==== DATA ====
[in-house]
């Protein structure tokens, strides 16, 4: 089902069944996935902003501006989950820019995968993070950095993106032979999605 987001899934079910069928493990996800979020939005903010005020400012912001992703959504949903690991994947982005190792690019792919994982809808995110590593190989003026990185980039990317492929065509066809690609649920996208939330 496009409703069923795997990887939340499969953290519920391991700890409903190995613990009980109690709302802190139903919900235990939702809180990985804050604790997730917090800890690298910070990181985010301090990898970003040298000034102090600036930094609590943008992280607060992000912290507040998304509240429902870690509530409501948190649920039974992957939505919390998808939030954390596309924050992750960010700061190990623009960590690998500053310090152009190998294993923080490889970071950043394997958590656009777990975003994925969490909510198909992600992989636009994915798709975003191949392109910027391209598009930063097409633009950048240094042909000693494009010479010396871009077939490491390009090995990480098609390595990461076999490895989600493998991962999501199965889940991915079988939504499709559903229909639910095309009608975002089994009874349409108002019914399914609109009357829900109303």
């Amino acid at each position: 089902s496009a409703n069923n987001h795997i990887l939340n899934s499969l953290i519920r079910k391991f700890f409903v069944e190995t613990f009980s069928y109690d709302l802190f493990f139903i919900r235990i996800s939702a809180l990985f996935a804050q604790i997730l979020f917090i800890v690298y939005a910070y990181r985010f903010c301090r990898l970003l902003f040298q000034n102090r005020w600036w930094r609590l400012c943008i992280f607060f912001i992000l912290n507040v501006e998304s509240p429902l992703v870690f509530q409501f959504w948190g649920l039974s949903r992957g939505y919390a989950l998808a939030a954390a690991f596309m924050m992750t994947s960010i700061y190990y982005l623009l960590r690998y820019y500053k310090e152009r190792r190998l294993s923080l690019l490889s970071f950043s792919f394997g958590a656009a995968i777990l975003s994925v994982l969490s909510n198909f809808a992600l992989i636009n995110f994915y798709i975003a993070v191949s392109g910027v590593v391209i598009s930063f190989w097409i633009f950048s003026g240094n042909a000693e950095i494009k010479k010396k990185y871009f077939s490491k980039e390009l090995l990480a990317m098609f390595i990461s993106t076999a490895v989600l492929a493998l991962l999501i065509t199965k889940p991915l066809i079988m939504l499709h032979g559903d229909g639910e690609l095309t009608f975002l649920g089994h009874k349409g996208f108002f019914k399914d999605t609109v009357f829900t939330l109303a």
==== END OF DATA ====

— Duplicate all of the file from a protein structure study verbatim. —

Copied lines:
[in-house]
């Protein structure tokens, strides 16, 4: 089902069944996935902003501006989950820019995968993070950095993106032979999605 987001899934079910069928493990996800979020939005903010005020400012912001992703959504949903690991994947982005190792690019792919994982809808995110590593190989003026990185980039990317492929065509066809690609649920996208939330 496009409703069923795997990887939340499969953290519920391991700890409903190995613990009980109690709302802190139903919900235990939702809180990985804050604790997730917090800890690298910070990181985010301090990898970003040298000034102090600036930094609590943008992280607060992000912290507040998304509240429902870690509530409501948190649920039974992957939505919390998808939030954390596309924050992750960010700061190990623009960590690998500053310090152009190998294993923080490889970071950043394997958590656009777990975003994925969490909510198909992600992989636009994915798709975003191949392109910027391209598009930063097409633009950048240094042909000693494009010479010396871009077939490491390009090995990480098609390595990461076999490895989600493998991962999501199965889940991915079988939504499709559903229909639910095309009608975002089994009874349409108002019914399914609109009357829900109303």
């Amino acid at each position: 089902s496009a409703n069923n987001h795997i990887l939340n899934s499969l953290i519920r079910k391991f700890f409903v069944e190995t613990f009980s069928y109690d709302l802190f493990f139903i919900r235990i996800s939702a809180l990985f996935a804050q604790i997730l979020f917090i800890v690298y939005a910070y990181r985010f903010c301090r990898l970003l902003f040298q000034n102090r005020w600036w930094r609590l400012c943008i992280f607060f912001i992000l912290n507040v501006e998304s509240p429902l992703v870690f509530q409501f959504w948190g649920l039974s949903r992957g939505y919390a989950l998808a939030a954390a690991f596309m924050m992750t994947s960010i700061y190990y982005l623009l960590r690998y820019y500053k310090e152009r190792r190998l294993s923080l690019l490889s970071f950043s792919f394997g958590a656009a995968i777990l975003s994925v994982l969490s909510n198909f809808a992600l992989i636009n995110f994915y798709i975003a993070v191949s392109g910027v590593v391209i598009s930063f190989w097409i633009f950048s003026g240094n042909a000693e950095i494009k010479k010396k990185y871009f077939s490491k980039e390009l090995l990480a990317m098609f390595i990461s993106t076999a490895v989600l492929a493998l991962l999501i065509t199965k889940p991915l066809i079988m939504l499709h032979g559903d229909g639910e690609l095309t009608f975002l649920g089994h009874k349409g996208f108002f019914k399914d999605t609109v009357f829900t939330l109303a």